Monday was a special day for seven inmates and their children at the Daviess County Security Center. Santa came to visit, presents were opened and pizza was served, but most importantly, seven men graduated from the InsideOut Dad Program.
InsideOut Dad, founded nearly 20 years ago, is part of the National Fatherhood Initiative and helps to connect incarcerated fathers to the children and families as well as prepare them for release.
Cindy Barber, Learning Network and Meth Projects Coordinator, said that the program, which in mandated at all Indiana State Correctional Facilities, is unique in that it is offered at a short-term security facility.
“There was a need for a program like this here,” said Barber who was trained to instruct the InsideOut Dad program at Wabash Valley Correctional Facility in Carlisle just a few years ago. Since that training, Barber has seen many faces take the course to help them become better parents on the outside while they are on the inside.
Statistics from the National Fatherhood Initiative state that children of incarcerated parents are six times more likely than other children to be incarcerated at some point in their life. The Center for Children of Incarcerated Parents also estimates that 2.8 million minor children have parents in jail or prison.
“Some of the participants are recommended for the course and others want to take it,” she said. “It’s a great program and it is open to anyone but many of those who take part in the Resisting Addiction through Recovery and Education (RARE) program are involved.”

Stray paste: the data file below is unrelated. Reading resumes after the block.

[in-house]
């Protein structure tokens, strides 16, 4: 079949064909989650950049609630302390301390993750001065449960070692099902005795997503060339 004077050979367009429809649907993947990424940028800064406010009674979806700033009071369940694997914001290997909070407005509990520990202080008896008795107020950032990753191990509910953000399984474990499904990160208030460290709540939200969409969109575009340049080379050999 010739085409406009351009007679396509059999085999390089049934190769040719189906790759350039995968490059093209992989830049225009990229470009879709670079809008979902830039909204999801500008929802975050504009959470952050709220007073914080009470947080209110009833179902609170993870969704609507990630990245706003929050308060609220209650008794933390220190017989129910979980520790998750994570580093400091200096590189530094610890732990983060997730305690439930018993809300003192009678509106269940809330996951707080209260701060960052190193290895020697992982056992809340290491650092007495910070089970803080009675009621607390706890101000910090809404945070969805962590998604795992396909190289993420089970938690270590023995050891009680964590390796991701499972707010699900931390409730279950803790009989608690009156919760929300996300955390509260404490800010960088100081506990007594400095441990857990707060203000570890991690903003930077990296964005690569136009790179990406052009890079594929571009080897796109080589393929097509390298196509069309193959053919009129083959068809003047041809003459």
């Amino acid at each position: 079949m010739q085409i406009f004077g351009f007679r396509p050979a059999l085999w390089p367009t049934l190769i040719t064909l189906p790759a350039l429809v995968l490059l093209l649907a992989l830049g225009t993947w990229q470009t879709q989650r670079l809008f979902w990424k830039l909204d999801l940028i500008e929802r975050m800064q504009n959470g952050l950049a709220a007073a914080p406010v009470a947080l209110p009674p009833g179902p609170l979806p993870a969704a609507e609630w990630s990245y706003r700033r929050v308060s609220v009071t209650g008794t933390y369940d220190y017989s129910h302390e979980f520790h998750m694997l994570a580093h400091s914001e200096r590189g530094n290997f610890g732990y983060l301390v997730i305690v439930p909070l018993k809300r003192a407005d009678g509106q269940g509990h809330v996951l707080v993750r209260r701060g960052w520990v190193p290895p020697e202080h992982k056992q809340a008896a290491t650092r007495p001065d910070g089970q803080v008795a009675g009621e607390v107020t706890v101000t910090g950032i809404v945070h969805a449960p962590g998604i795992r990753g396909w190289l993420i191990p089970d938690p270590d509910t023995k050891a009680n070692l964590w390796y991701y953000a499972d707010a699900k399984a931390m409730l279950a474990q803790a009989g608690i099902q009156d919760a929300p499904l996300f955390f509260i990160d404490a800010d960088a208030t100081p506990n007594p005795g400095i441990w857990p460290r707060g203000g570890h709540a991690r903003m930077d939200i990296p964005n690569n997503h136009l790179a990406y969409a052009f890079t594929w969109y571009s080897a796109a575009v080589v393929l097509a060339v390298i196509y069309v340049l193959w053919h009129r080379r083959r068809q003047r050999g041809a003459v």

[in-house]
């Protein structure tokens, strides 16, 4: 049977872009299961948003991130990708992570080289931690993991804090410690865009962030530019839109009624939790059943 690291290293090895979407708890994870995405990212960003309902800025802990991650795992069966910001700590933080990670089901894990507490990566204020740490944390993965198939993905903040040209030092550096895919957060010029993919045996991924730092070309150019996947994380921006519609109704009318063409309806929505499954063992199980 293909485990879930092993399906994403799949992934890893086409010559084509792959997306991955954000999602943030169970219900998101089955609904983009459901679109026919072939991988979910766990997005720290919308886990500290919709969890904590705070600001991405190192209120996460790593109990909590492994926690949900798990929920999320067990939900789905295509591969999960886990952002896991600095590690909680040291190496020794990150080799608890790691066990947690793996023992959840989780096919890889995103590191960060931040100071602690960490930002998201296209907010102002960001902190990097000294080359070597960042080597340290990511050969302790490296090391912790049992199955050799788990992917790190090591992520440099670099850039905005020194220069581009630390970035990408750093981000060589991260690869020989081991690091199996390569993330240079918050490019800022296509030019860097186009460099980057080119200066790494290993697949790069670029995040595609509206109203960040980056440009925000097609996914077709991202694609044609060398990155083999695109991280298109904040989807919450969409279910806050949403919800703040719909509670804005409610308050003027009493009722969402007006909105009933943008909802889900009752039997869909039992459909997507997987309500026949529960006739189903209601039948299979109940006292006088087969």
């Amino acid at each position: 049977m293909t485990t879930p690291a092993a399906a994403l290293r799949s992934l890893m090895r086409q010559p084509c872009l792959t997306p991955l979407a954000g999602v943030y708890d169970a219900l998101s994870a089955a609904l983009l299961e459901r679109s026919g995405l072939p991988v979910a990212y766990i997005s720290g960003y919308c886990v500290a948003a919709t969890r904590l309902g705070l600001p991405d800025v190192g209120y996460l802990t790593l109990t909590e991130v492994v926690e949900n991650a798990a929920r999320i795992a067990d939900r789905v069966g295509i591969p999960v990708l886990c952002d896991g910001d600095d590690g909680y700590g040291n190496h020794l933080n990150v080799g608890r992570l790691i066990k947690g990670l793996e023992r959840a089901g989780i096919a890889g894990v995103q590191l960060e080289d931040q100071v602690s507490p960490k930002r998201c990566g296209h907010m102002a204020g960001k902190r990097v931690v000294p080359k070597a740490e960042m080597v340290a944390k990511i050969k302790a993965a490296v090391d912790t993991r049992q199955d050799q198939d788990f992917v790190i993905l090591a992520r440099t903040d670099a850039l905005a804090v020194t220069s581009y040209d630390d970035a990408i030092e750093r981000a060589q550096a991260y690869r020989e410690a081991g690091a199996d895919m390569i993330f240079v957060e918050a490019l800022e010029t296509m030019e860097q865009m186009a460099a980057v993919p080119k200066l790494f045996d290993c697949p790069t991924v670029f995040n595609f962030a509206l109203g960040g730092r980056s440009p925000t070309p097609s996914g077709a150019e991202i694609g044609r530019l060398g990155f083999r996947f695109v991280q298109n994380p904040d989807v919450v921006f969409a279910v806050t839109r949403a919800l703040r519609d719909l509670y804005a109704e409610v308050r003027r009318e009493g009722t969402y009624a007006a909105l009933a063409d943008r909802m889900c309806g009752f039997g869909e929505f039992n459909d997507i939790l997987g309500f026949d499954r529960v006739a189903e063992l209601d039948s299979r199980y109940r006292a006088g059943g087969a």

The program includes a 12-lesson curriculum with over two dozen optional lessons and includes topics such as relationships, dealing with emotions, types of discipline, and being a man. Participants also receive resource books they can keep. Those enrolled in the program do not get time taken off their sentence but rather learn what it takes to be a good father.
While not all the graduates had their children and families there on graduation day, several enjoyed time with their families before Christmas.
One of those men enjoying the time with his children was Eunice Lesure, Jr., who spent time individually interacting with each of his three children, tossing a football with one little boy, rocking another and bouncing a vibrant little girl on his lap.
Barber said Lesure had completed the course once but asked to take it again since he had another child.
Dylan Burris was also enjoying the afternoon with family, including his two children. Burris intently watched as his little boy climbed into his new toy dump truck. “Look at him,” Burris said, his eyes widening with joy. “He loves it.”
The graduation celebration was made possible in part by a donation from the Westminster Presbyterian Church and Rev. Cheryl Thorne. Members of the church congregation collected money through their “Change for Change” program.